The growing prevalence of NAV loans is drawing scrutiny from asset allocators, many of whom are voicing concerns over transparency and the intended purpose of such tools.
In a webinar hosted by PEI Group on Monday, decision-makers from the State of Wisconsin Investment Board and Florida State Board of Administration – two of the largest public pension plans in the US – exchanged their views on NAV loans. The webinar was held in conjunction with Private Equity International’s NEXUS 2024 summit, which will take place in Orlando, Florida in March.
During the webinar, both LPs acknowledged the merits of NAV financing in certain situations. However, neither supported its adoption as a standard leverage tool.
Lamar Taylor, interim executive director and CIO at Florida SBA, was frank about his views on NAV-based facilities. “We don’t like them. It’s hard to answer categorically because everything is contextual and there a place for [such] things… but generally, our view is that it’s not a good sign.”
He added that the most troubling scenario arises when GPs use NAV loans without notifying LPs.
Chris Eckerman, head of co-investments at SWIB, said he believes there are justifications for NAV loans “in certain situations”. However, he is “extremely opposed” to the use of NAV loans if the sole purpose is to facilitate distributions.
“What we really don’t want to see are NAV loans paying distributions,” Eckerman said. “It’s one thing to use or draw on those facilities to help support a portfolio and possibly something that’s a very creative, transformative type of transaction. It’s a whole different ball game to use those proceeds for paying a distribution.”
The two investors’ remarks come at a time when LPs have become increasingly split over the value of NAV loans and the need for restrictions in fund documents. According to PEI’s LP Perspectives 2024 Study, the proportion of LPs who believe restrictions around GPs’ use of NAV loans in fund documentation is ‘somewhat important’ or ‘very important’ has decreased to 61 percent, down from 74 percent in the previous year’s study. At the same time, the share of LPs who consider restrictions to be ‘very important’ has increased from 19 percent to 25 percent.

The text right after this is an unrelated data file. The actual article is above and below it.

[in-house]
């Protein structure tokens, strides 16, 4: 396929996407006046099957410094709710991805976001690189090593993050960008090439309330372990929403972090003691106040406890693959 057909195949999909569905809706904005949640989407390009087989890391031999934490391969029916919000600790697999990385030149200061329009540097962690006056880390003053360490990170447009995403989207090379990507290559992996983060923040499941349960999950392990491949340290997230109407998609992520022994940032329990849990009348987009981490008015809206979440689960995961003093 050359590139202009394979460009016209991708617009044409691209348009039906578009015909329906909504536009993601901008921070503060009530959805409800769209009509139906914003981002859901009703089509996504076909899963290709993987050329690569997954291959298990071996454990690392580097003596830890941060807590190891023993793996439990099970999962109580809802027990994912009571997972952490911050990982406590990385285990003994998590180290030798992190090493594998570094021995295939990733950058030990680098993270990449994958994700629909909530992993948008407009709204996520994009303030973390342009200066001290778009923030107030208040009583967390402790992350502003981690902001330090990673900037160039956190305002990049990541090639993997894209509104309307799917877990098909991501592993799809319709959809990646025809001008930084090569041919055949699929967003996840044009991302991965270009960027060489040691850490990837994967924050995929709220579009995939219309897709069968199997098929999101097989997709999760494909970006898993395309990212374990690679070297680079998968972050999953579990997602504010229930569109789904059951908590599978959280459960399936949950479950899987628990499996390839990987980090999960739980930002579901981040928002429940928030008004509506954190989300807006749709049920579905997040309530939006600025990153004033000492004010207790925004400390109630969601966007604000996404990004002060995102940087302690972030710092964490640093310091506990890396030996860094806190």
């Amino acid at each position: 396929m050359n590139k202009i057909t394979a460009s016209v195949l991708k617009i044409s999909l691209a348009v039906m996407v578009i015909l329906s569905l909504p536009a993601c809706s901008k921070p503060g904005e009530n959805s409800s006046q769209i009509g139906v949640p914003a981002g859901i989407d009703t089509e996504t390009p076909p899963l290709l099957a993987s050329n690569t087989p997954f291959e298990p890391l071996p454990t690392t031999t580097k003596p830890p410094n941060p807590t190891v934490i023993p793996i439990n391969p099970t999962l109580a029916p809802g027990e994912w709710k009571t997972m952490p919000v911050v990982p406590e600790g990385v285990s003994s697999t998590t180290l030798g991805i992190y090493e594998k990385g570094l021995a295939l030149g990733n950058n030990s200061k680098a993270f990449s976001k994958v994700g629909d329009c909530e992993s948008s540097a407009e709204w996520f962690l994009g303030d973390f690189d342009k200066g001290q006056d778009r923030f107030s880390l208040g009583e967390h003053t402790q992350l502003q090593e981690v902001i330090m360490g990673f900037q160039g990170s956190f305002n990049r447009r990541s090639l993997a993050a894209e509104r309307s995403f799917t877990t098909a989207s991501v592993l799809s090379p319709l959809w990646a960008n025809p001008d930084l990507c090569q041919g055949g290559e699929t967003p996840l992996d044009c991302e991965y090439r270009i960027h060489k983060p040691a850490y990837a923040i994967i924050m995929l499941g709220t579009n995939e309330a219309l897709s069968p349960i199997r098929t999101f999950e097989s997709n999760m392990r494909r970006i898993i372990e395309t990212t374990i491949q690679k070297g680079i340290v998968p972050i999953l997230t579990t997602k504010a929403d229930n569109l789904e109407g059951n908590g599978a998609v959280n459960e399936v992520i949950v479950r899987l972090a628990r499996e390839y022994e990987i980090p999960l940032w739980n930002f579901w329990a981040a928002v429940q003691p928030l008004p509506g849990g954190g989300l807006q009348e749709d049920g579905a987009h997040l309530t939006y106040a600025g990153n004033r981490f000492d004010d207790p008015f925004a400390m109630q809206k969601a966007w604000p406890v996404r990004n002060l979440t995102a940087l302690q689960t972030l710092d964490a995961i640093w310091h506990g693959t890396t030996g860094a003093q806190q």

For LPs, one of the most concerning aspects of NAV loans is their recallable nature. As PEI reported in November, Vista Equity Partners is one such firm using this feature, with at least one of the two distributions it has given to LPs via a NAV loan being recallable. For GPs, such a practice can help improve the distributed-to-paid-in ratio while still maintaining access to capital. For LPs, however, receiving recallable distributions means they can’t use them for other purposes.
“I don’t think it makes any sense to borrow money to send distributions back to your LPs,” Allen Waldrop, director of private equity at Alaska Permanent Fund, told PEI at the time.
On the webinar, Taylor drew a parallel between NAV loans and subscription lines of credit, a fund-level leverage tool that can be secured against undrawn LP commitments. “We didn’t like those, either,” he said.
While acknowledging that subscription lines might be justifiable for short-term cashflow management, Taylor pointed out they may become a means of “IRR engineering” if used for 18 months or longer. NAV financing can be even “a little bit potentially more pernicious, particularly if it’s done without proper notification to the LPs,” he added.